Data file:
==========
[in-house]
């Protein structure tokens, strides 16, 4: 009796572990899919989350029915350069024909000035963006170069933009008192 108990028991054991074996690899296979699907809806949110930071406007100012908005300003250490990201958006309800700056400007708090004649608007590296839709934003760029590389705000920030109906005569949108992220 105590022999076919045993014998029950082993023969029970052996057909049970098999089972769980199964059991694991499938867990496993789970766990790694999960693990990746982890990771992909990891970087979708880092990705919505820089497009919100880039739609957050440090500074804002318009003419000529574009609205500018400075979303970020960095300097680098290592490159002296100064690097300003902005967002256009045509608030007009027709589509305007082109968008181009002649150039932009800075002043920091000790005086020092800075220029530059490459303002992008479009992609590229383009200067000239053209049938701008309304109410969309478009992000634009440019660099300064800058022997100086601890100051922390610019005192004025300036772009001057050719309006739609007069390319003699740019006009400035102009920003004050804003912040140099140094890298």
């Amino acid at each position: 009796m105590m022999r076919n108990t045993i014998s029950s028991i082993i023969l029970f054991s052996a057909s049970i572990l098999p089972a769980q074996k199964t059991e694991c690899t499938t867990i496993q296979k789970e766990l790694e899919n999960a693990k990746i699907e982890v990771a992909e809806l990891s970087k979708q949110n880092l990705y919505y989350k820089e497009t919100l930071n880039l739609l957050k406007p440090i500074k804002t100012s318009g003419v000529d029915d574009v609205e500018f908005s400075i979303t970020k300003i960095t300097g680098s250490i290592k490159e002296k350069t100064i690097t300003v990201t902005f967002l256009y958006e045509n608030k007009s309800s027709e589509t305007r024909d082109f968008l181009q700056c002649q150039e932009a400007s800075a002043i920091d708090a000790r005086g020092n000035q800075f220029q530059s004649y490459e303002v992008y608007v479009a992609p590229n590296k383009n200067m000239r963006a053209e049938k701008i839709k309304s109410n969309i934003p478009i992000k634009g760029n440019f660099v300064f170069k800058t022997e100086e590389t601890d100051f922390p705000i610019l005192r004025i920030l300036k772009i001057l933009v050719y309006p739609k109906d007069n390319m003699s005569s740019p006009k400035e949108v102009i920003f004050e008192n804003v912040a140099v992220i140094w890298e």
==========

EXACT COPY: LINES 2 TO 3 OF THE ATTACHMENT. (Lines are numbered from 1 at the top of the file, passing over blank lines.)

């Protein structure tokens, strides 16, 4: 009796572990899919989350029915350069024909000035963006170069933009008192 108990028991054991074996690899296979699907809806949110930071406007100012908005300003250490990201958006309800700056400007708090004649608007590296839709934003760029590389705000920030109906005569949108992220 105590022999076919045993014998029950082993023969029970052996057909049970098999089972769980199964059991694991499938867990496993789970766990790694999960693990990746982890990771992909990891970087979708880092990705919505820089497009919100880039739609957050440090500074804002318009003419000529574009609205500018400075979303970020960095300097680098290592490159002296100064690097300003902005967002256009045509608030007009027709589509305007082109968008181009002649150039932009800075002043920091000790005086020092800075220029530059490459303002992008479009992609590229383009200067000239053209049938701008309304109410969309478009992000634009440019660099300064800058022997100086601890100051922390610019005192004025300036772009001057050719309006739609007069390319003699740019006009400035102009920003004050804003912040140099140094890298």
């Amino acid at each position: 009796m105590m022999r076919n108990t045993i014998s029950s028991i082993i023969l029970f054991s052996a057909s049970i572990l098999p089972a769980q074996k199964t059991e694991c690899t499938t867990i496993q296979k789970e766990l790694e899919n999960a693990k990746i699907e982890v990771a992909e809806l990891s970087k979708q949110n880092l990705y919505y989350k820089e497009t919100l930071n880039l739609l957050k406007p440090i500074k804002t100012s318009g003419v000529d029915d574009v609205e500018f908005s400075i979303t970020k300003i960095t300097g680098s250490i290592k490159e002296k350069t100064i690097t300003v990201t902005f967002l256009y958006e045509n608030k007009s309800s027709e589509t305007r024909d082109f968008l181009q700056c002649q150039e932009a400007s800075a002043i920091d708090a000790r005086g020092n000035q800075f220029q530059s004649y490459e303002v992008y608007v479009a992609p590229n590296k383009n200067m000239r963006a053209e049938k701008i839709k309304s109410n969309i934003p478009i992000k634009g760029n440019f660099v300064f170069k800058t022997e100086e590389t601890d100051f922390p705000i610019l005192r004025i920030l300036k772009i001057l933009v050719y309006p739609k109906d007069n390319m003699s005569s740019p006009k400035e949108v102009i920003f004050e008192n804003v912040a140099v992220i140094w890298e």